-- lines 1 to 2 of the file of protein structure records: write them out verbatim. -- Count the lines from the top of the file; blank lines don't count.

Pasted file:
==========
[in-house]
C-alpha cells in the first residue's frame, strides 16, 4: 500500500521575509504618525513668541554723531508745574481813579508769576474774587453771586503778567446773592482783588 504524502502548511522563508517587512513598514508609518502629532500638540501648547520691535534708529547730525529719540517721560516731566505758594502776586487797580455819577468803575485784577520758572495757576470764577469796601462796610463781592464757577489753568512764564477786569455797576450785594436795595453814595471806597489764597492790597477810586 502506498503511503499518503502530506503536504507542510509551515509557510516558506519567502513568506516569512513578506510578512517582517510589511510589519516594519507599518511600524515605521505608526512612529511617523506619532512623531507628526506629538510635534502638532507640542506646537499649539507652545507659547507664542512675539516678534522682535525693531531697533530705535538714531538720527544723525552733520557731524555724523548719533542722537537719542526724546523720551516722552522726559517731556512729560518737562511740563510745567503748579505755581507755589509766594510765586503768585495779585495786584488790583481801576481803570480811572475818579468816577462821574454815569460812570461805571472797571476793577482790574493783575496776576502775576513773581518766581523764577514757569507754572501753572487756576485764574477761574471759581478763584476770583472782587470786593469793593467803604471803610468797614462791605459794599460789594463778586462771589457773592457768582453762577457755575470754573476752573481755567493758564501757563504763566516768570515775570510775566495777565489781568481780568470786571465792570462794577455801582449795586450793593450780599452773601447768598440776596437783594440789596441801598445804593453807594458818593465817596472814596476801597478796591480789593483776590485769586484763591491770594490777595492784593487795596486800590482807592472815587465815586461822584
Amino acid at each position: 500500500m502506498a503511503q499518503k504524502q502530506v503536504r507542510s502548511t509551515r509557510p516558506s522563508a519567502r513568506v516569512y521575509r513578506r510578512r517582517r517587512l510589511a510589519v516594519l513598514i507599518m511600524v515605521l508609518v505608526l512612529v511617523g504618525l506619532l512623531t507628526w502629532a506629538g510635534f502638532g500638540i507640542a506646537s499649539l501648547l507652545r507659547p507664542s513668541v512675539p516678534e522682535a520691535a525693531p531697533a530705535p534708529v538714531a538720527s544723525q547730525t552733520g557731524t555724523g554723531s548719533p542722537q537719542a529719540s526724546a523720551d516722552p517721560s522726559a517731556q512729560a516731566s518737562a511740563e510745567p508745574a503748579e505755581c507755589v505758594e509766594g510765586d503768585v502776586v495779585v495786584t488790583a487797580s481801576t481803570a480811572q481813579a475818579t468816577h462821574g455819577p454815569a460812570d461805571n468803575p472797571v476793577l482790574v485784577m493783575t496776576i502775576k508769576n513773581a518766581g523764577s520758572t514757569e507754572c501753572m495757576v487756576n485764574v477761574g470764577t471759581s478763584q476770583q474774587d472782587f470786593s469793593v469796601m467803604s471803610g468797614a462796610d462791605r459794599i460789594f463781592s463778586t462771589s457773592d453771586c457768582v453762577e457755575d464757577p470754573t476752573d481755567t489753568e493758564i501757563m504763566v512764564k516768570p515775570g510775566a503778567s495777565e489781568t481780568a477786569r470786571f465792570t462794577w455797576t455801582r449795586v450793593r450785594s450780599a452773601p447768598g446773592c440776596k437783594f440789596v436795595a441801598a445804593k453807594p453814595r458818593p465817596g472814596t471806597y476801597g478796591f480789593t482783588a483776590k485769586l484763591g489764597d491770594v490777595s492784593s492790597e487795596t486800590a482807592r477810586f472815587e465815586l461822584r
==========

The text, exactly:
[in-house]
C-alpha cells in the first residue's frame, strides 16, 4: 500500500521575509504618525513668541554723531508745574481813579508769576474774587453771586503778567446773592482783588 504524502502548511522563508517587512513598514508609518502629532500638540501648547520691535534708529547730525529719540517721560516731566505758594502776586487797580455819577468803575485784577520758572495757576470764577469796601462796610463781592464757577489753568512764564477786569455797576450785594436795595453814595471806597489764597492790597477810586 502506498503511503499518503502530506503536504507542510509551515509557510516558506519567502513568506516569512513578506510578512517582517510589511510589519516594519507599518511600524515605521505608526512612529511617523506619532512623531507628526506629538510635534502638532507640542506646537499649539507652545507659547507664542512675539516678534522682535525693531531697533530705535538714531538720527544723525552733520557731524555724523548719533542722537537719542526724546523720551516722552522726559517731556512729560518737562511740563510745567503748579505755581507755589509766594510765586503768585495779585495786584488790583481801576481803570480811572475818579468816577462821574454815569460812570461805571472797571476793577482790574493783575496776576502775576513773581518766581523764577514757569507754572501753572487756576485764574477761574471759581478763584476770583472782587470786593469793593467803604471803610468797614462791605459794599460789594463778586462771589457773592457768582453762577457755575470754573476752573481755567493758564501757563504763566516768570515775570510775566495777565489781568481780568470786571465792570462794577455801582449795586450793593450780599452773601447768598440776596437783594440789596441801598445804593453807594458818593465817596472814596476801597478796591480789593483776590485769586484763591491770594490777595492784593487795596486800590482807592472815587465815586461822584